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Significant Progress Made by Bahamas In Addressing Deficiencies in the Financial Services Sector

NASSAU, The Bahamas — The Bahamas has made progressive strives in meeting compliancy targets in the financial services sector. This, according to Attorney-General and Minister of Legal Affairs, the Hon. L. Ryan Pinder, places the country in a top ranking position in the industry despite its small size and diversity of external threats. Mr. Pinder was addressing the fourth Anti-Money Laundering Conference, on Wednesday, 25th January. The two-day event was held at Margaritaville Resort.  The conference brought together researchers, practitioners and policy-makers in the financial services sector.

“The Bahamas has placed tremendous efforts over the last seven (7) years (2015 – 2022) in addressing strategic AML/CFT/CFP deficiencies. Progress was made each year with introduction of enhanced legislation and attendant regulations (e.g. POCA, 2018, FTRA 2018, ATA, 2018), supervisory and enforcement AML/CFT/CFP regimes, and increased engagement with the professional stakeholders,” said Mr. Pinder. “These efforts and supporting evidence were assessed by CFATF and FATF International Cooperation Review Group, leading to The Bahamas being delisted from the FATF Grey List on 18 December, 2020. This was followed up with the significant achievement obtained on the 22 December 2022 with the publication of the Bahamas’ CFATF Follow-up report announcing that the country had obtained compliant or largely compliant ratings with 40 of the 40 FATF Recommendations.”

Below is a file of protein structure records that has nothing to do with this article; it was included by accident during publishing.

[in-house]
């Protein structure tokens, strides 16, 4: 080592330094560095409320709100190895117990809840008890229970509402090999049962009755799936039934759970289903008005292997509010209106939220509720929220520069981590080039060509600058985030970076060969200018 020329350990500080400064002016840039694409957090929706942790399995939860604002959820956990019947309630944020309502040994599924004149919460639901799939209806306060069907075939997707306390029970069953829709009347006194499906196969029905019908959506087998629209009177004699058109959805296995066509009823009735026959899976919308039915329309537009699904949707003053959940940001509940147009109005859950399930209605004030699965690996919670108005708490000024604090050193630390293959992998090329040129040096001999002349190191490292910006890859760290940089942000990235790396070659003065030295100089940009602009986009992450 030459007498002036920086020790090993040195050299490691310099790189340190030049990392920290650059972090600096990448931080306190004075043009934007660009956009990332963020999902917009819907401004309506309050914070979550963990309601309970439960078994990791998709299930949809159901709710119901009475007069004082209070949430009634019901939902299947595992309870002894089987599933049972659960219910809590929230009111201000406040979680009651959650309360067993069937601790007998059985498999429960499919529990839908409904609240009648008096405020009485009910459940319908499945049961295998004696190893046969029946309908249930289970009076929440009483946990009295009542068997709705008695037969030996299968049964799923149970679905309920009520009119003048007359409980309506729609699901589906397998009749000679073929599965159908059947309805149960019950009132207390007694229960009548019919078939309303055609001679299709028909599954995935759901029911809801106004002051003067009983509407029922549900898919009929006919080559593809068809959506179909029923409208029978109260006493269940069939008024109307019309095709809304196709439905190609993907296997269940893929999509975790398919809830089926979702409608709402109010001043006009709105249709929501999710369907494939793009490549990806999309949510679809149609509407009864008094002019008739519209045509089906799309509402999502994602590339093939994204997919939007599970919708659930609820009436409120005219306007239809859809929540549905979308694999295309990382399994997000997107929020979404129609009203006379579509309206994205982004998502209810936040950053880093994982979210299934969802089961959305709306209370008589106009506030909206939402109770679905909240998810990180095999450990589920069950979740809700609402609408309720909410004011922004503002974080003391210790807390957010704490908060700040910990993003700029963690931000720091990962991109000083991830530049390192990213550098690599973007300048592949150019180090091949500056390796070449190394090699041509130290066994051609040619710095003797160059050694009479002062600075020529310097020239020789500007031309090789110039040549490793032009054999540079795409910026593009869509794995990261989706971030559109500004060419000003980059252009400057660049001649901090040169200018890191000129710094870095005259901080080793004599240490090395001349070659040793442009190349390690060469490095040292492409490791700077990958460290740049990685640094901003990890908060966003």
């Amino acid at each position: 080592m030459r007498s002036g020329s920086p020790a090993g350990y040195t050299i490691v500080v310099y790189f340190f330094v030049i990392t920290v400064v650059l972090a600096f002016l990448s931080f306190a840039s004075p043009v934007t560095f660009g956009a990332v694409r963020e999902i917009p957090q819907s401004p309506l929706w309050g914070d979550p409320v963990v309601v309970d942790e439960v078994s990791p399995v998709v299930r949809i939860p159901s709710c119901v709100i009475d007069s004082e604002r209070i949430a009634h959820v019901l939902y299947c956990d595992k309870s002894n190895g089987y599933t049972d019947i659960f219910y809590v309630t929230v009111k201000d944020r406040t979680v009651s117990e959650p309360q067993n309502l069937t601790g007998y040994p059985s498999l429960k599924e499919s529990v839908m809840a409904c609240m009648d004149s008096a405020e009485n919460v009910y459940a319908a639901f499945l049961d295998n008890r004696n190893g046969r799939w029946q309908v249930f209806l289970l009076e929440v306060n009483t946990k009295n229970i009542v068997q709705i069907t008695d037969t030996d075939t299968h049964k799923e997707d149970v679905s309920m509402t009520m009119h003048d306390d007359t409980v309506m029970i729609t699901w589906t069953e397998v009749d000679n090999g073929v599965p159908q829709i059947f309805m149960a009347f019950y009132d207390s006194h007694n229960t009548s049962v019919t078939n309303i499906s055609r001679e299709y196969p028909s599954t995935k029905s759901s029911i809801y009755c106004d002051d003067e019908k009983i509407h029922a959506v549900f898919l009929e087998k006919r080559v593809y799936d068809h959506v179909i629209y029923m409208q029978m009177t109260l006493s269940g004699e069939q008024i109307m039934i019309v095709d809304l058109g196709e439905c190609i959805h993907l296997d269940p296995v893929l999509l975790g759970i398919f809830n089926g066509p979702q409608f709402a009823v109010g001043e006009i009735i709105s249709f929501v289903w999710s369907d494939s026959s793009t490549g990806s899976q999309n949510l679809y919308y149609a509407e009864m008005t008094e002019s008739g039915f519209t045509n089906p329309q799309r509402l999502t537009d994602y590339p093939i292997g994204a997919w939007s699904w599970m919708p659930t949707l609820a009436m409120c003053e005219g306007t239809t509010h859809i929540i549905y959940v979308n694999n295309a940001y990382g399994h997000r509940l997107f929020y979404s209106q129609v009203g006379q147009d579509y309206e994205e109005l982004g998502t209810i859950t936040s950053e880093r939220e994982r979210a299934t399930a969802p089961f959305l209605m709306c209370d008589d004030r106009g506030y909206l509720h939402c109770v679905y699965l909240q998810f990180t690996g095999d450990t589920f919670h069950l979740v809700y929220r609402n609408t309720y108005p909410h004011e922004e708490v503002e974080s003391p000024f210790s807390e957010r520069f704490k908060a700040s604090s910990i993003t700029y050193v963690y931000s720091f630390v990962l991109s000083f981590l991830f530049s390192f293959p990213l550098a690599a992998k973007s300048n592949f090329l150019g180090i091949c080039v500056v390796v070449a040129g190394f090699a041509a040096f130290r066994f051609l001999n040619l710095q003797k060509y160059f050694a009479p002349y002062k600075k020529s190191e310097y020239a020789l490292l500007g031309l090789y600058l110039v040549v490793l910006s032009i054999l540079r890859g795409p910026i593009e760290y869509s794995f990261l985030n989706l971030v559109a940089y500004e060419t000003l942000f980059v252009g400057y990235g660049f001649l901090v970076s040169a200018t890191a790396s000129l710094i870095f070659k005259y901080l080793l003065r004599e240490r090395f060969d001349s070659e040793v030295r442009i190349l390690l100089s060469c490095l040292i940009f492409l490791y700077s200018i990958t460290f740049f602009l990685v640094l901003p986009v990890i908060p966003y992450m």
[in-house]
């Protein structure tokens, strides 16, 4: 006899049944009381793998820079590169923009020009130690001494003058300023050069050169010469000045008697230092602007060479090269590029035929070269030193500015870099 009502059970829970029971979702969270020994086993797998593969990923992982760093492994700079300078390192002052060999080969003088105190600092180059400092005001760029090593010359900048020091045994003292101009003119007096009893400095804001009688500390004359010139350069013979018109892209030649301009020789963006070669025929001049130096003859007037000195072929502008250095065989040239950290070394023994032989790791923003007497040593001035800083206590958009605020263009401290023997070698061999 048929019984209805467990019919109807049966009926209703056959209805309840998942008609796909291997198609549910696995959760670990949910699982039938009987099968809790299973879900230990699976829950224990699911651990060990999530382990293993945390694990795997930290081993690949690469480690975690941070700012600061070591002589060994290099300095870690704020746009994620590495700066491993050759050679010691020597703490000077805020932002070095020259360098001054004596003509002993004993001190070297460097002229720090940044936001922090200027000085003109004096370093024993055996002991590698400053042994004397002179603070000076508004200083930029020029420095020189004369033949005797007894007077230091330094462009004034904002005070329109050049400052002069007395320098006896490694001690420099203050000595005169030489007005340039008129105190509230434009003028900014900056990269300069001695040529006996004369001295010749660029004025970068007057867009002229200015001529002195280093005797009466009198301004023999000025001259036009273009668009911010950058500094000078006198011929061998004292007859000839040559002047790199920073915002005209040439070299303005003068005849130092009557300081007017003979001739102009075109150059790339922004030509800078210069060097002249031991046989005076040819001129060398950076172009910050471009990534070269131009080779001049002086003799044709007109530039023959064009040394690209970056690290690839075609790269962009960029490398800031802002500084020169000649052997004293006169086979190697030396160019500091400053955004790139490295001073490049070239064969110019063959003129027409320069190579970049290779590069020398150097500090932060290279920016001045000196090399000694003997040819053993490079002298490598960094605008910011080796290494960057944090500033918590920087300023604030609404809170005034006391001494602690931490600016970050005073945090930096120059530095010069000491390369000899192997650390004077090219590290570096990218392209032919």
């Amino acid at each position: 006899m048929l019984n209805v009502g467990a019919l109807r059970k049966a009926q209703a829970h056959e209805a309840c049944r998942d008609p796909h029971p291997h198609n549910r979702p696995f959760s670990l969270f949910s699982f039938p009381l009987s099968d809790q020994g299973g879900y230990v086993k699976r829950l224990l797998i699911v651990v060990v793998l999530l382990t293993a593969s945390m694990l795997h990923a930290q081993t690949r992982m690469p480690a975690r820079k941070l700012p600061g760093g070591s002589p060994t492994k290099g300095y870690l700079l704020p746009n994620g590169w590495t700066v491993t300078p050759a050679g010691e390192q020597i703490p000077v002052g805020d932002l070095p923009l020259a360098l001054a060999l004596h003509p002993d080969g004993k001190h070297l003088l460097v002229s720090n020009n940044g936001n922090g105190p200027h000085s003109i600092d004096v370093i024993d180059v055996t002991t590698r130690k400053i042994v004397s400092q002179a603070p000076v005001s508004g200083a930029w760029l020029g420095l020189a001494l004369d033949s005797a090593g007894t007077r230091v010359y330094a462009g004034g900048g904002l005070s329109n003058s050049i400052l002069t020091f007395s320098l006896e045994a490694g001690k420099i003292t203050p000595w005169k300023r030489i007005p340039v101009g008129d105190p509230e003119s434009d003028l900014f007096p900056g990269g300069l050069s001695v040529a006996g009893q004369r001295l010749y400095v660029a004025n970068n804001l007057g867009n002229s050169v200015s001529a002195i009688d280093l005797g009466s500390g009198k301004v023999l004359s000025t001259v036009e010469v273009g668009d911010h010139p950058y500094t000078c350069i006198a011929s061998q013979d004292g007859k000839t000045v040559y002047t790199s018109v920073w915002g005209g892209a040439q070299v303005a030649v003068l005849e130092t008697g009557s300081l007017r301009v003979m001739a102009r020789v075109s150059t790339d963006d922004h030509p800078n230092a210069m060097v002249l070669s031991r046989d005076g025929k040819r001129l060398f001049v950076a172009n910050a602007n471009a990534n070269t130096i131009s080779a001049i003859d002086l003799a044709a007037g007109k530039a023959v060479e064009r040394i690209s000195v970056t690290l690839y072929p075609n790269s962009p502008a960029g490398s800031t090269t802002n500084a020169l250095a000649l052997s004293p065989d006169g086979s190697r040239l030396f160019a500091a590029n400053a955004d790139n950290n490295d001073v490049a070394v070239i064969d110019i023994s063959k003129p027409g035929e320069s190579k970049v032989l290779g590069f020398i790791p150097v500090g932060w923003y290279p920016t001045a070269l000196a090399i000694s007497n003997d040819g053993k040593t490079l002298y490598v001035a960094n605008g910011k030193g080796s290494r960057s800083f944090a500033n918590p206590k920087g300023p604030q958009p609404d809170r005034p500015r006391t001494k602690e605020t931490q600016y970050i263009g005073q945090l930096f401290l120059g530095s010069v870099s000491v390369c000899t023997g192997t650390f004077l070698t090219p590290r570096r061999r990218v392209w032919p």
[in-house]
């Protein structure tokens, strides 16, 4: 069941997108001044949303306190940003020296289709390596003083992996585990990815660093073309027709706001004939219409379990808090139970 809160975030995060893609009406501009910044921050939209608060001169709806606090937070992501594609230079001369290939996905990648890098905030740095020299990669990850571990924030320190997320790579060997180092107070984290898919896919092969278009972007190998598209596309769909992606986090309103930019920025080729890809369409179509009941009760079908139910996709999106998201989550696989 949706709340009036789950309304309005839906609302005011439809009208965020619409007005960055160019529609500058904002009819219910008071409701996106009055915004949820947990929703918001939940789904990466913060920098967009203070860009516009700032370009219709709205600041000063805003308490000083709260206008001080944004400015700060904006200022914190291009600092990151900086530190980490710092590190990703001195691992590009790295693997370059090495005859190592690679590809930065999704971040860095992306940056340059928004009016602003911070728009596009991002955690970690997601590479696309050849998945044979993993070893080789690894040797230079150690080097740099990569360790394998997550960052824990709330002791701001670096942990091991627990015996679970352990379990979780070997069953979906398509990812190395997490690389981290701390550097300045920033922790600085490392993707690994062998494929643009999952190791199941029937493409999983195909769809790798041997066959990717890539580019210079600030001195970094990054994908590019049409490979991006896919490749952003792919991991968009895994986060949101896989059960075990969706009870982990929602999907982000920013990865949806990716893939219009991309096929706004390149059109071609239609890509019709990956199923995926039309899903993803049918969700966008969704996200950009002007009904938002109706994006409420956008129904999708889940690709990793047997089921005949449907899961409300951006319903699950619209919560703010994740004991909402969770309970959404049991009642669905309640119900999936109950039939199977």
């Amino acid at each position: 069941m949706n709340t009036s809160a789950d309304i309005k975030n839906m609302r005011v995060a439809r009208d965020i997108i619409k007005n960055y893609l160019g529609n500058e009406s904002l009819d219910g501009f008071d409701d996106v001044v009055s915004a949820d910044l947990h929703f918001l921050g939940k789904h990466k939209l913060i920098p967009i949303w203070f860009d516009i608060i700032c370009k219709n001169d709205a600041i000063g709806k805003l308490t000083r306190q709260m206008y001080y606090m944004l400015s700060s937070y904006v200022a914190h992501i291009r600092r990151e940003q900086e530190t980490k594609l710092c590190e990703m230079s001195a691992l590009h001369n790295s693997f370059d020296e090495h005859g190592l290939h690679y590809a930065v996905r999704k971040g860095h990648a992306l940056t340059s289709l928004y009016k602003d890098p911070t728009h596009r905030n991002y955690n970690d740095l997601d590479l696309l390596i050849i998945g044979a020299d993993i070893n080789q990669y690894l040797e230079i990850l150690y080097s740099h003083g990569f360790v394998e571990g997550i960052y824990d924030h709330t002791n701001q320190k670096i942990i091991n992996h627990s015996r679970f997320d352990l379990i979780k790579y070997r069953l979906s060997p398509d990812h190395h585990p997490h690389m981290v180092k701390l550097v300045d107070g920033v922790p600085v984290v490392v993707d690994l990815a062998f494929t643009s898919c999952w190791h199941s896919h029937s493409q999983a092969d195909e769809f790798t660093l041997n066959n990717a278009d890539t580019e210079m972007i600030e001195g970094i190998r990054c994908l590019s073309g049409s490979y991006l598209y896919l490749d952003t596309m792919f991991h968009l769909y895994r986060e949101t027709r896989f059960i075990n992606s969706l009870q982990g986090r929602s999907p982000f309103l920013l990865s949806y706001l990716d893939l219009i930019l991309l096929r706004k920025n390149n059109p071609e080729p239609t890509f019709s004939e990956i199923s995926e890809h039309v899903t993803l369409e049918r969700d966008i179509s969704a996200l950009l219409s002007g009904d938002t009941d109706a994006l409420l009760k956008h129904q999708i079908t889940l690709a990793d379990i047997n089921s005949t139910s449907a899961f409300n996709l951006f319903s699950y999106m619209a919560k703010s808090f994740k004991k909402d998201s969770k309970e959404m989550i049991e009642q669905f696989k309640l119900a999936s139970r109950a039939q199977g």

Consequently, Mr. Pinder said that the country became the 2nd jurisdiction in the Caribbean and the Americas to attain such a position and only the 6th in the FATF’s Global Network of 206 jurisdictions.  “Of note – only one European country has achieved this perfect rating under FATF standards, despite the misconceptions that originate from that part of the world of countries such as ours,” he emphasized.

He said that, notwithstanding  the noted achievements, The Bahamas while attending and tackling the FATF/CFATF matters, was also urgently addressing matters with the European Union’s Director General of Financial Stability, Financial Services and Capital Markets Union regarding the country’s AML Blacklisting. “Our efforts paid off as the country was delisted from the EU’s AML Blacklisting on the 7th January 2022,” he said. 

He also discussed the current issues regarding FTX Digital Limited, which recently, placed the Bahamas in the spotlight internationally. “As the FTX Digital Limited is a hot button current issue, The Bahamas would like to advise that the Digital Assets and Registered Exchanges Act (DARE) was passed into law in December 2020. The provisions of this legislation allowed for the country to take swift action to place the company into provisional liquidation as warranted in November 2022. The operations are being dealt with in confines of the insolvency laws of The Bahamas with the assets under the control of court appointed liquidators and the regulator, the Securities Commission of The Bahamas.”

Further, he pointed out some of the legislative moves that have been taken to enhance the sector. “Of note – the DARE Act and the guidance and rules of the Securities Commission of The Bahamas allowed The Bahamas to become compliant with Recommendation 15 of the FATF as it pertains to Virtual Asset Service Providers.  Recommendation 15 requires that VASPs be regulated for anti-money laundering and countering the financing of terrorism (AML/CFT) purposes, that they be licensed or registered, and subject to effective systems for monitoring or supervision.   I think it appropriate to mention that The Bahamas is one of the few, if not one of the first countries in the world to be fully compliant with Recommendation 15 as it pertains to Virtual Asset Service Providers.”